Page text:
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Sleeping on watch.

The greatest crime that a soldier can commit is sleeping on watch. The punishment is death,--deservedly so,--all over the world. In the armies of England, France, and the North, the man who sleeps upon his post dies. Public considerations overbalance all promptings of mercy and compassion. It seems a hard, cruel decree, which sends a man to death for sleeping on his post, but then it is replied that this seeming inhumanity to one man is true mercy and humanity to thousands. No army is safe for a moment, and of course the cause which depends upon an army is continually in danger when sentinels are permitted to sleep with impunity, whilst the most rigorous penalties of military discipline are executed upon sentinels of the other side when they neglect their duty.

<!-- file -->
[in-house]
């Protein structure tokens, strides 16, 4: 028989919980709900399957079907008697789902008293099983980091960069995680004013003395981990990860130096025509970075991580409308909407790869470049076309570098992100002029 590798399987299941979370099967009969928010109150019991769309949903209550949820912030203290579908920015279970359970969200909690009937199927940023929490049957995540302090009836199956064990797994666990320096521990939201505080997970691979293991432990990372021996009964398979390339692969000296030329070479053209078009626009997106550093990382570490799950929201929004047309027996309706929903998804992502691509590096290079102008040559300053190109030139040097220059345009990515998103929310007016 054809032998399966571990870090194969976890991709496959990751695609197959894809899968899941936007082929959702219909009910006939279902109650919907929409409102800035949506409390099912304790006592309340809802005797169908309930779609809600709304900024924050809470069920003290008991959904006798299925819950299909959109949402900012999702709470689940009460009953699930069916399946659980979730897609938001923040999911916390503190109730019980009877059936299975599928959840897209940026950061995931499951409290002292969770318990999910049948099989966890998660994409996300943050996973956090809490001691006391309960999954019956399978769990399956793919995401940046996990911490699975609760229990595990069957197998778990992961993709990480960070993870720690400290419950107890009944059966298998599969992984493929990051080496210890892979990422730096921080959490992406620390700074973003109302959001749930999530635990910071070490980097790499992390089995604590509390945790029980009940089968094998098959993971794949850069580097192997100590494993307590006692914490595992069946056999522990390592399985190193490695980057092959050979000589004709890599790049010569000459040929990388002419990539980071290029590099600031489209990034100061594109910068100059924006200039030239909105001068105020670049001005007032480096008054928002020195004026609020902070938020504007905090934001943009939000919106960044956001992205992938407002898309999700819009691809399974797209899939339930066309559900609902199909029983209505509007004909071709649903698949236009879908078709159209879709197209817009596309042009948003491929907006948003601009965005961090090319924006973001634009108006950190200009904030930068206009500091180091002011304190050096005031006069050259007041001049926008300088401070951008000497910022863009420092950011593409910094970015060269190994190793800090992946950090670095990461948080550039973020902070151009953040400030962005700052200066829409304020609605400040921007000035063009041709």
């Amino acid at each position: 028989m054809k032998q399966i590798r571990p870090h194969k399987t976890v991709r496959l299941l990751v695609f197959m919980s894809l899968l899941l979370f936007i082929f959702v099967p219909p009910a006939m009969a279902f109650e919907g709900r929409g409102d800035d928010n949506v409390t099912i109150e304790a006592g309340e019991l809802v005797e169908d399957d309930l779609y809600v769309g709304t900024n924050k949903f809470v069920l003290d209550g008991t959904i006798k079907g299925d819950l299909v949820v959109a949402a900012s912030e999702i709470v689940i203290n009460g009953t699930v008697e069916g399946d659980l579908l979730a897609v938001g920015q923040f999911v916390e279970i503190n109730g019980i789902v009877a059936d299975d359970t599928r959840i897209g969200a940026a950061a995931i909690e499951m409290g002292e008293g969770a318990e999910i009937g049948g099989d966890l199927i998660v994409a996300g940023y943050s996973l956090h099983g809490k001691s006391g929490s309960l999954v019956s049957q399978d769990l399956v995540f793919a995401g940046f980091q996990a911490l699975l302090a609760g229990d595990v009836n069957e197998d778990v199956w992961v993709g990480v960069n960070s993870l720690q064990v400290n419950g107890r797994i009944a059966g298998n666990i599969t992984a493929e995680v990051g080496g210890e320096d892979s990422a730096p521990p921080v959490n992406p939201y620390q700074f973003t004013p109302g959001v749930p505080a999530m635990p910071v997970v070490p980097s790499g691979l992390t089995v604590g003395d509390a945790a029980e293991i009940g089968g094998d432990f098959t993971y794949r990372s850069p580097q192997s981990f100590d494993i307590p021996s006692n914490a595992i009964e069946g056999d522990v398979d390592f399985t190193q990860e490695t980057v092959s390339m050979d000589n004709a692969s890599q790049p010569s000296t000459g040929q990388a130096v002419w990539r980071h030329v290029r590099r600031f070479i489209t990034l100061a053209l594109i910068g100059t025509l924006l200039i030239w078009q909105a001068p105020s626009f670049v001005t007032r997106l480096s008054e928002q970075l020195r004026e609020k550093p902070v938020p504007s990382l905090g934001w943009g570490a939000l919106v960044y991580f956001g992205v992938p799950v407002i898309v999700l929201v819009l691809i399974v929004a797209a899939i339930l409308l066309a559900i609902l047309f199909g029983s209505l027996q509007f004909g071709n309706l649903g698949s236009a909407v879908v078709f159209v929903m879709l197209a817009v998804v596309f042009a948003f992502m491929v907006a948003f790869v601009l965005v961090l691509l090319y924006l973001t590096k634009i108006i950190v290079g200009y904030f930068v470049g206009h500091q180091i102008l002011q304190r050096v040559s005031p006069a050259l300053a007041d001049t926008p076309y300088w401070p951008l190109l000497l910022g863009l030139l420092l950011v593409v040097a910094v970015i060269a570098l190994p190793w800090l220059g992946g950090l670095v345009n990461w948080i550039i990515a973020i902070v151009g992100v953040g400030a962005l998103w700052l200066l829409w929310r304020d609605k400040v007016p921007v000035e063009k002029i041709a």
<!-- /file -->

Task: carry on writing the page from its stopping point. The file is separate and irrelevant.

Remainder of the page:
Dismissal from the army should be the least punishment of any man who sleeps upon his post. It is a high crime; it involves such terrific hazards, and possible slaughter and destruction, that it seems to us more care should he taken in the selection of men for this kind of duty than any other military duty whatever. Men, overcome with fatigue, by who have the capacity of the ‘"fat boy"’ in ‘"Pickwick"’ for falling asleep upon the slightest provocation, should never be entrusted with this kind of service. We have not heard of a single case of a man sleeping upon his post in the Northern Army. In this respect, the ‘"ruse ally virtue of discretion"’ is more valuable than that excess of courage which sometimes prompts men to disregard ordinary precautions against danger, and which had often eased the sacrifice — the self-sacrifice — of brave men' to the most despicable enemies.

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